How to make your employees more creative
As Dan Bobinski points out in an opinion piece for Management Issues, managers need to spend more time listening to their workers and encouraging them to be creative:
"I can't tell you how many times I've walked into
businesses and seen people - okay, the leadership - walking around with
their shields up. Don't they remember what it was like to be part of
the rank-and-file? Don't they know that their employees have great
ideas for how to make things better?
And yet like a Klingon
cruiser patrolling the neutral zone, their domineering presence results
in people giving them a wide berth. I know it's not always intentional,
but this kills creativity and productivity.
For senior managers
who believe that workers are trying to get away with as much as
possible by doing as little as possible, perhaps - just perhaps - it's
how you interact that needs a second look."
With this mind, Bobinski suggests (with a nod to Deming) that there are lead-managers and there are bosses. Lead-managers truly engage their workers and inspire them to contribute to the workplace, while bosses tend to put a damper on creative thought in the workplace.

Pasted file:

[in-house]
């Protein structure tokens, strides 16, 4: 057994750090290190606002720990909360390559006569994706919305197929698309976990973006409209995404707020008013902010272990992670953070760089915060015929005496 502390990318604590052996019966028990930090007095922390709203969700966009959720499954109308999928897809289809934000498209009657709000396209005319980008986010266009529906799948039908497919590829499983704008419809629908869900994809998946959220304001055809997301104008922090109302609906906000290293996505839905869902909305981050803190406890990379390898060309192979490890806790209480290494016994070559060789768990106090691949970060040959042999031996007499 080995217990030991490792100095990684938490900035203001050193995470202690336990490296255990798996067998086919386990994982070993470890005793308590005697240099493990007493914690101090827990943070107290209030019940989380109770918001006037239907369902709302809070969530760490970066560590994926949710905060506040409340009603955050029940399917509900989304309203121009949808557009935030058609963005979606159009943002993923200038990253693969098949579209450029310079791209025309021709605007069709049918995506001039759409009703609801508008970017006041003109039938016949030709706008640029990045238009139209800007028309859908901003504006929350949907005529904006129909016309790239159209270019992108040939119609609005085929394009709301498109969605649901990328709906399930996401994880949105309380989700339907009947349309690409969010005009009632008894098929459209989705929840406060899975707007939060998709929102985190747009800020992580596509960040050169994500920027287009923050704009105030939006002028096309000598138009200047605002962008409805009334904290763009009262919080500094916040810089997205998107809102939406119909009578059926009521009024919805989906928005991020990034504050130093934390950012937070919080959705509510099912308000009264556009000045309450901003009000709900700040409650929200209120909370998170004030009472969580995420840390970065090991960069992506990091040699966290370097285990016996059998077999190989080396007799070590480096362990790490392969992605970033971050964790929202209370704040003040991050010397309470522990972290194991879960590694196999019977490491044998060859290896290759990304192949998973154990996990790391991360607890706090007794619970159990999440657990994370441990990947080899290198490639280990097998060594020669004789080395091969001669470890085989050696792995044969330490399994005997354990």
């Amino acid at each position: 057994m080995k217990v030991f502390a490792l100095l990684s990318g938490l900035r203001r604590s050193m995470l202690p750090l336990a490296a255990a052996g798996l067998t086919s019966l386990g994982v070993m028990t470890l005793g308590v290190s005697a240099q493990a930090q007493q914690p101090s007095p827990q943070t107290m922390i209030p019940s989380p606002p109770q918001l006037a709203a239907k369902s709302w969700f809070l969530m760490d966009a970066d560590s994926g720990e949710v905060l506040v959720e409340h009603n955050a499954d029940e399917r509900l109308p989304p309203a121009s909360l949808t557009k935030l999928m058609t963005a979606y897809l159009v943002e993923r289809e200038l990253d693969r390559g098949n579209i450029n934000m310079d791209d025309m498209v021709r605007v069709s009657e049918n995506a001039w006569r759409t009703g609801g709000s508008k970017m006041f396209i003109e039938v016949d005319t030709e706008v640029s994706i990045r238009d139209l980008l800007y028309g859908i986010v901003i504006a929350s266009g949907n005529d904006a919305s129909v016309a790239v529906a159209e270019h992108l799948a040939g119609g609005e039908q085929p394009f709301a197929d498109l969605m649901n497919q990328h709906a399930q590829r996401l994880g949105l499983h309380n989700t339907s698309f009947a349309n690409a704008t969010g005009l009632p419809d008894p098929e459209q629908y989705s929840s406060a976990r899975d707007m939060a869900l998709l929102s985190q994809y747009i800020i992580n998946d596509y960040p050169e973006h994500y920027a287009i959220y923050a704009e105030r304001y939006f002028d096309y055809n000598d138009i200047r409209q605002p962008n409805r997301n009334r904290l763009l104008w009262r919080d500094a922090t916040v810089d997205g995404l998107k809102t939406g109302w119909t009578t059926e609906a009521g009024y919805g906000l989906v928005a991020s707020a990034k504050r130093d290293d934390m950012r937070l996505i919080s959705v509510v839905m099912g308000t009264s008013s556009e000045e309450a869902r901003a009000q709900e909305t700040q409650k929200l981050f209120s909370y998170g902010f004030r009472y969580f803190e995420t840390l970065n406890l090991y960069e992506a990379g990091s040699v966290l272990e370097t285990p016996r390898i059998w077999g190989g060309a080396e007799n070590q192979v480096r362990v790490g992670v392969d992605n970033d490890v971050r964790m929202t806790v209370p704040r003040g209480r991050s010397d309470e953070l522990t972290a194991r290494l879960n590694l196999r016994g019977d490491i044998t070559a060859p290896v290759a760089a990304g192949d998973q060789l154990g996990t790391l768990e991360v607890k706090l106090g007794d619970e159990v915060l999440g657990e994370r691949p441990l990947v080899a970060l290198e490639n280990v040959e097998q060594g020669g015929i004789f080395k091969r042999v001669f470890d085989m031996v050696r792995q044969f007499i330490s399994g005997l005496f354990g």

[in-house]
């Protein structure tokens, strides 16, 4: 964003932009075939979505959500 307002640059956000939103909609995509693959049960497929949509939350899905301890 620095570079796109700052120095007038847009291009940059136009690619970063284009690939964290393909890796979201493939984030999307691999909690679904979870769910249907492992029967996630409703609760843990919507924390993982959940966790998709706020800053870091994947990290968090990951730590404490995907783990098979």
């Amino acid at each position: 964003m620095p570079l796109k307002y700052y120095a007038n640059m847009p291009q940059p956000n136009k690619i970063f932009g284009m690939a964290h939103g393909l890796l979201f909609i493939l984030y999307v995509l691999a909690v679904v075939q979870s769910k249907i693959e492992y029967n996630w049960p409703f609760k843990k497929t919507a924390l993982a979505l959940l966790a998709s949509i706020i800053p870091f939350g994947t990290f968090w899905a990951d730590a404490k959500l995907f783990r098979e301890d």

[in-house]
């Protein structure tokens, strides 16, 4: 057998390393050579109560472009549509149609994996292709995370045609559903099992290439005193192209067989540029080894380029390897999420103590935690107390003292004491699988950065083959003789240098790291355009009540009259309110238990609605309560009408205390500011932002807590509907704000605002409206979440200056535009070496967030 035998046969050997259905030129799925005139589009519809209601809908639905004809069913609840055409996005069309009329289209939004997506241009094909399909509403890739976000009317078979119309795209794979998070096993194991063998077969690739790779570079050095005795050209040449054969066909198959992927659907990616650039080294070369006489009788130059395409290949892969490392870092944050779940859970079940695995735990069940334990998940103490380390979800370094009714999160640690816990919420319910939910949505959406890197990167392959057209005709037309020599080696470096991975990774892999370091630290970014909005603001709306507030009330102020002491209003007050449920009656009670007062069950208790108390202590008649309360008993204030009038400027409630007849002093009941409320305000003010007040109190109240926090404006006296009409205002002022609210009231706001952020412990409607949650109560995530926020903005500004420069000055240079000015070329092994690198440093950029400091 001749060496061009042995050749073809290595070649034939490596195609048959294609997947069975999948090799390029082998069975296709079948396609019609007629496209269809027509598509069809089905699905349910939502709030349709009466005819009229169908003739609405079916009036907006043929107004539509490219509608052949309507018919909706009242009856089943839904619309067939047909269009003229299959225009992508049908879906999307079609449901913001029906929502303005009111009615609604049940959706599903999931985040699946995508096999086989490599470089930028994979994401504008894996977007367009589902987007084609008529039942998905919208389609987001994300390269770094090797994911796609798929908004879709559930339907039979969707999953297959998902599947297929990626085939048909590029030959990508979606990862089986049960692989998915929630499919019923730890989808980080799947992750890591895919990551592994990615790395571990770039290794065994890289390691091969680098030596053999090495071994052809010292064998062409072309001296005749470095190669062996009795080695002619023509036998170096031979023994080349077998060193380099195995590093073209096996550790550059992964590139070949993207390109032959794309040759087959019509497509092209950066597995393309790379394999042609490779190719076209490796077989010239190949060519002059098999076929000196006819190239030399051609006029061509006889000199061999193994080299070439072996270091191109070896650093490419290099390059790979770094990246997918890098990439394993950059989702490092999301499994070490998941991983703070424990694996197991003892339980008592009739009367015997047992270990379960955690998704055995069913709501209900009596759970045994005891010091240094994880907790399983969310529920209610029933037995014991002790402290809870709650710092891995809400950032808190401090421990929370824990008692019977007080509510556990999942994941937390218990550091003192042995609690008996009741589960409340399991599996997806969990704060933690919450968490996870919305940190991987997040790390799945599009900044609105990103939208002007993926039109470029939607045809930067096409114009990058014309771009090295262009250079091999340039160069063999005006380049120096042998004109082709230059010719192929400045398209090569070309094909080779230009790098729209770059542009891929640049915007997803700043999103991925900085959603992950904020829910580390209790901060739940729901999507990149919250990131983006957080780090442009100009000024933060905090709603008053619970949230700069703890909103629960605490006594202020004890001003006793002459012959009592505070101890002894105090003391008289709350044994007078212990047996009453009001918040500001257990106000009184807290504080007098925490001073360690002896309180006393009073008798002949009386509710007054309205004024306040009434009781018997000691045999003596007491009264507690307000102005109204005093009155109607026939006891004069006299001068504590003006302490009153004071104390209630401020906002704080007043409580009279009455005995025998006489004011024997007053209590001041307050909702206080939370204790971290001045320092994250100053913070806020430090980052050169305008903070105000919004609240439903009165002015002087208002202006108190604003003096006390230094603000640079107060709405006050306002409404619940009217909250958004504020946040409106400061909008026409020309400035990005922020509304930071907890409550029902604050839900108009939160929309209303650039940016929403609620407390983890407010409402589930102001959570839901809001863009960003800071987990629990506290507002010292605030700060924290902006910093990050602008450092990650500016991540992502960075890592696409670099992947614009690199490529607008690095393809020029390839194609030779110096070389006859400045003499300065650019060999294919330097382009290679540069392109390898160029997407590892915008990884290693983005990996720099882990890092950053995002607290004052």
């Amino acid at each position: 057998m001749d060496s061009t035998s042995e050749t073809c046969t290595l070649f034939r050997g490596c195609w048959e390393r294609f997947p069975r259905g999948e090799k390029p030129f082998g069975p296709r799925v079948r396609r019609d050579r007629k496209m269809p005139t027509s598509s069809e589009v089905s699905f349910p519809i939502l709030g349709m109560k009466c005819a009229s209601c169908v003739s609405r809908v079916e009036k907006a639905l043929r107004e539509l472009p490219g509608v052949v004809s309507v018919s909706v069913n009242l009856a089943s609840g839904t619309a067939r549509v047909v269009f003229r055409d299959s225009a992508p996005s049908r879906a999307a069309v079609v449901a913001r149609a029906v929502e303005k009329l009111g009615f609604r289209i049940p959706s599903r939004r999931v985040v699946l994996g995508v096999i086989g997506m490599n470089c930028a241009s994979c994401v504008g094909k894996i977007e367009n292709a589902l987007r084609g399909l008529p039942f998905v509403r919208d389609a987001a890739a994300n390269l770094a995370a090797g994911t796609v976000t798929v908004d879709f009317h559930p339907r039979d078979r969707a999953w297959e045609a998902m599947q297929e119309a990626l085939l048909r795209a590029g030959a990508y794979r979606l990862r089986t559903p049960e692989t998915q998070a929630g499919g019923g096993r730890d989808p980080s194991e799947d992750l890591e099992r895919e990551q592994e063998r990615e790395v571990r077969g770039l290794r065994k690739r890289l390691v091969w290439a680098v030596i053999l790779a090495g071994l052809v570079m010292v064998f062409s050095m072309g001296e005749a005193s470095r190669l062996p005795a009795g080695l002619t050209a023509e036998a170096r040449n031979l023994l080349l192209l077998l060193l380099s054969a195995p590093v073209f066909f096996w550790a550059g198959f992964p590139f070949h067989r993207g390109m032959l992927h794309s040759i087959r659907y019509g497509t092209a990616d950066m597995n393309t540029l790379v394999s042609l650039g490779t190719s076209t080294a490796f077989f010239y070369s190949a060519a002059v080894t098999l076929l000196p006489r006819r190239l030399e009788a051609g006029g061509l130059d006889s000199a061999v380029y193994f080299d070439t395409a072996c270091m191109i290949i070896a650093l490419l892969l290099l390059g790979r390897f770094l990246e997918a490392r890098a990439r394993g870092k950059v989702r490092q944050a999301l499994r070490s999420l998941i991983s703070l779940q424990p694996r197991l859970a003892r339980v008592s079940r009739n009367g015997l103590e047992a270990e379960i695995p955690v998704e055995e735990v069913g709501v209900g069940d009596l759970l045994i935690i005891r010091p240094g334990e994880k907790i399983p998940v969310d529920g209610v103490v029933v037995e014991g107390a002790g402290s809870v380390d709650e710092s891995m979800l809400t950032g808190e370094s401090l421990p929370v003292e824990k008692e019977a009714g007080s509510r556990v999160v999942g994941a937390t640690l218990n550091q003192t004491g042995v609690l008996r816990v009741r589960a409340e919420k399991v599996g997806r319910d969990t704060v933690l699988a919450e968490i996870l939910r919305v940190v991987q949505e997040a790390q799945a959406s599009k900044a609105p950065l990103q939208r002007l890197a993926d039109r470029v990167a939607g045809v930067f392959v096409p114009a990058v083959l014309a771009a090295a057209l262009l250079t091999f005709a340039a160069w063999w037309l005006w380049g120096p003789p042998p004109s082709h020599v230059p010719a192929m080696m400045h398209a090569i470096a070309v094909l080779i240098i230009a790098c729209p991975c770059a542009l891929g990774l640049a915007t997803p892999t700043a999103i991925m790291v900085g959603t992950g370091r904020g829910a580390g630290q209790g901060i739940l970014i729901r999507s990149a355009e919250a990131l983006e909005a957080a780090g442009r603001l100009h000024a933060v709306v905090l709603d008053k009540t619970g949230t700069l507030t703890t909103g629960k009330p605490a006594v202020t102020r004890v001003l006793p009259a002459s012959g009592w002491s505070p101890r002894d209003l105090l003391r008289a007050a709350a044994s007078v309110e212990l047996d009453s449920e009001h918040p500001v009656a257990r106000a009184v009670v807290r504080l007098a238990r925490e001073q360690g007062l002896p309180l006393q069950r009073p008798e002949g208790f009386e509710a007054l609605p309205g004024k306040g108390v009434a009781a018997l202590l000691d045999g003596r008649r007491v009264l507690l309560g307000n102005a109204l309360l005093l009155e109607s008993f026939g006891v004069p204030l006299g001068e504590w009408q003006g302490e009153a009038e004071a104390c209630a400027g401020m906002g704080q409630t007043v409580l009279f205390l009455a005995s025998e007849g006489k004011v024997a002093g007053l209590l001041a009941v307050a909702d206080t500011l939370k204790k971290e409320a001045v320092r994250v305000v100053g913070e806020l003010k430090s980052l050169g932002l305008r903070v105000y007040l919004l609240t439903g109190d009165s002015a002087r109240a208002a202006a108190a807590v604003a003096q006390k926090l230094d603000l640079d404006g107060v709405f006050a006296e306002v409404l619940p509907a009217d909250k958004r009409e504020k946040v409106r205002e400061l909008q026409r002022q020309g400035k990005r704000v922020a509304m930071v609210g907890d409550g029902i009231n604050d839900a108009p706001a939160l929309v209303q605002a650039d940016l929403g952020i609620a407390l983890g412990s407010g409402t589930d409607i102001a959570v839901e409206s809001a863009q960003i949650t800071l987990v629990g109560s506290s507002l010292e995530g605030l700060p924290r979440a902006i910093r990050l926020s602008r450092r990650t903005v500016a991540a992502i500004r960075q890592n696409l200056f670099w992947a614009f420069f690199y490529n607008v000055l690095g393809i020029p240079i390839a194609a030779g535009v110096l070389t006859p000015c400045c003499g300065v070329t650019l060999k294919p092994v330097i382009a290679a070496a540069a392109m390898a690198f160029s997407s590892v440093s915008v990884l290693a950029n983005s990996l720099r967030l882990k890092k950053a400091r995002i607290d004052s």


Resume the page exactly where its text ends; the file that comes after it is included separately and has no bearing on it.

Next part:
[image: The bad boss]
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When we first set the Dark Horse Project in motion, fulfillment was the last thing on our minds. We were hoping to uncover specific and possibly idiosyncratic study methods, learning techniques, and rehearsal regimes that dark horses used to attain excellence. Our training made us resistant to ambiguous variables that were difficult to quantify, and personal fulfillment seemed downright foggy. But our training also taught us never to ignore the evidence, no matter how much it violated our expectations.
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